Approaches to Stress Management

We will review four different approaches to defining stress:

  1. Homeostatic / Medical Approach.
  2. Cognitive Appraisal Approach.
  3. Person-environment fit Approach.
  4. Psychoanalytic Approach.

These four approaches to stress will give you a more complete understanding of what stress really is.

The Homeostatic / Medical Approach

Walter B Cannon Was the medical psychologist who originally discovered stress and called it "the emergency response" or "the militaristic response", arguing that it was rooted in "the fighting emotions". According to Cannon, stress resulted when an external environmental demand upset the person's natural steady-state balance referred to as "homeostasis". He called the stress response the fight-or flight response. Cannon believed the body was designed with natural defence mechanisms to keep it in homeostasis.

The Cognitive Appraisal Approach

According to Richard Lazarus (1977), "stress is a situation that someone regards as threatening and as possibly exceeding his or her resources". Lazarus pointed out, that the stress evoked by an event depends on how people interpret the event and what they can do about it. For example, pregnancy may be much more stressful for a 16 year old unmarried schoolgirl than it is for a 25 year old married woman.

Lazarus's Approach to Stress

Lazarus's Approach to Stress

Lazarus saw stress as a result of a person-environment interaction, and he emphasized the person's cognitive appraisal in classifying persons or events as stressful or not.

Individual differ in their appraisal of events and people. What is stressful for one person may not be stressful for another. Perception and cognitive appraisal are important processes in determining what is stressful, and a person's organizational position can shape such perception.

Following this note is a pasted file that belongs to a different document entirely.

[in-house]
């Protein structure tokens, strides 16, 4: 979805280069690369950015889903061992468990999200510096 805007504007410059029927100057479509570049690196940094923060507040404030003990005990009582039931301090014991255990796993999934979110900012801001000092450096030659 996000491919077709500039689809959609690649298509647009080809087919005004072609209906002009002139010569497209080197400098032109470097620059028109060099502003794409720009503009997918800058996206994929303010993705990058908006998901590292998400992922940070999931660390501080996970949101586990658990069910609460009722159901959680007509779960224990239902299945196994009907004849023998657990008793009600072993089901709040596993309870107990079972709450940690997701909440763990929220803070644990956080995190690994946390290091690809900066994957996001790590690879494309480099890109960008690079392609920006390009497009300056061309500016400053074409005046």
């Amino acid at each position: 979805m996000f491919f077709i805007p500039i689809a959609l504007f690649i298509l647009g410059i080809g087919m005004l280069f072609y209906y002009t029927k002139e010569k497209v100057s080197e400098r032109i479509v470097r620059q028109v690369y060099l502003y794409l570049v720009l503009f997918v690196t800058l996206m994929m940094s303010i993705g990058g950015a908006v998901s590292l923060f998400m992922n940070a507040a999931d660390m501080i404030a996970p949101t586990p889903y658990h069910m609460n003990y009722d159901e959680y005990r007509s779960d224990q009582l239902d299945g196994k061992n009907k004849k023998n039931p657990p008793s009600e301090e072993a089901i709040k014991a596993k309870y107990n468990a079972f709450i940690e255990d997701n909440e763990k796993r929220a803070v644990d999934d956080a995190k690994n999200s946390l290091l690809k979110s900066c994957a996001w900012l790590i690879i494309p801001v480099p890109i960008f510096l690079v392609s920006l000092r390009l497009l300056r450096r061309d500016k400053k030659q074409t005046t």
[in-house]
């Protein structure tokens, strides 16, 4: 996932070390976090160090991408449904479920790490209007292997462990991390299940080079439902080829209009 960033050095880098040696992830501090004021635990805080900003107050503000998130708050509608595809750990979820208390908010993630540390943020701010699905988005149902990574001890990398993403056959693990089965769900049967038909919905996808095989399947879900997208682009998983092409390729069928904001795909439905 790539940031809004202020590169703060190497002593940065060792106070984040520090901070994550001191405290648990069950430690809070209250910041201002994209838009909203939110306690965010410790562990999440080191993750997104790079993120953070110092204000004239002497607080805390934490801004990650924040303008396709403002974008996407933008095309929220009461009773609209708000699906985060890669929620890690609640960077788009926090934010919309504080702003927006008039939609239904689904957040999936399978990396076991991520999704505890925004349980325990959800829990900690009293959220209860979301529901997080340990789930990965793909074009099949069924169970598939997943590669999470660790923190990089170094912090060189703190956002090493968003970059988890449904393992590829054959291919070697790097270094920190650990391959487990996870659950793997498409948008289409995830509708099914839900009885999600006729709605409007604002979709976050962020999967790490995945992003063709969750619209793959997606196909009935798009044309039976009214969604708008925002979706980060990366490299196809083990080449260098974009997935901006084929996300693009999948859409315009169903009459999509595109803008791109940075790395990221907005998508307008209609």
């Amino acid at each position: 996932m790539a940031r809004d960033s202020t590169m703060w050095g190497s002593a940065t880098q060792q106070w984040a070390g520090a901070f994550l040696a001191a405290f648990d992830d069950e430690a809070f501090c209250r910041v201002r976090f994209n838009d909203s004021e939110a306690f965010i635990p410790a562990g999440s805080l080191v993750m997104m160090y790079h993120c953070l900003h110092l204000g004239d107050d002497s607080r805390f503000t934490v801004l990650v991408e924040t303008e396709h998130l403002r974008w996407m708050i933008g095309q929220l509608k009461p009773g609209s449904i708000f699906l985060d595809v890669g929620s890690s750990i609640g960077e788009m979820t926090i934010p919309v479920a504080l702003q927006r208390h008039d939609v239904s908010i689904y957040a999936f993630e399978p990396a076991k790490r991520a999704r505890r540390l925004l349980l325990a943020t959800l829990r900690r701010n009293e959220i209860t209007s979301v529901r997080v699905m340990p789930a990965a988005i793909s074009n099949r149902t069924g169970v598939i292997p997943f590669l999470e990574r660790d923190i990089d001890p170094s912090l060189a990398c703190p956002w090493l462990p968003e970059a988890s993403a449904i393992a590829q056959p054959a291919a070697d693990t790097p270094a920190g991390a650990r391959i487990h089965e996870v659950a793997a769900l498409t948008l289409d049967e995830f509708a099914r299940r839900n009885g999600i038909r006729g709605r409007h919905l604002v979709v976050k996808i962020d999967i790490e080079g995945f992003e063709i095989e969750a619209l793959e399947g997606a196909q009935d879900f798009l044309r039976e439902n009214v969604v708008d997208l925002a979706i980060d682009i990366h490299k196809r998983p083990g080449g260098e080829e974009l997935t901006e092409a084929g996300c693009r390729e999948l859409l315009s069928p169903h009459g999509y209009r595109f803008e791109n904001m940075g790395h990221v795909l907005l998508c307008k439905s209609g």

To the extent that stress is related to our interpretation of an event, not simply to the event itself, people can learn to cope with potentially stressful events. They can learn to deal with events actively instead of feeling threatened by them. Therefore, stress would have to include not only the unpleasant events (hassles) that we have to deal with but also the pleasant events (uplifts) that brighten our day and help to cancel out the unpleasant events.

The Most Frequent Hassels and Uplifts

Most Frequent Hassels and Uplifts

Thus, Lazarus introduced problem-focused and emotion-focused coping. Problem-focused coping emphasizes managing the stressor, and emotion-focused coping emphasizes managing your response.

The Person-Environment Fit Approach

Robert Kahn's approach emphasized how confusing and conflicting expectations of a person in a social role create stress for the person. A good person-environment fit occurs when a person's skills and abilities match a clearly defined, consistent set of roles expectations. Stress occurs when the role expectations are confusing and conflicting or Stress when a person's skills and abilities are not able to meet the demands of the social role.

Thus, Kahn was concerned with the social psychology of stress.

The Psychoanalytic Approach

Harry Leves on believes that two elements of the personality interact to cause stress:-

  1. Ego Ideal: is the first element, the embodiment of a person's perfect self.
  2. Self-Image: is the second element - how the person really sees himself or herself, both positively and negatively.

Stress results from the discrepancy between the idealized self (ego ideal) and the real self-image; the greater the discrepancy, the more stress a person experiences- Psychoanalytic theory helps us understand the role of unconscious personality factors as causes of stress within a person.

Check Your Progress 1

  1. Define stress.
  2. What do you mean by General Adaptation syndrome?
  3. Explain the approaches to stress.
  4. Explain in detail the homeostatic approach to stress.

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Principles of Management and Organisational Behaviour Topics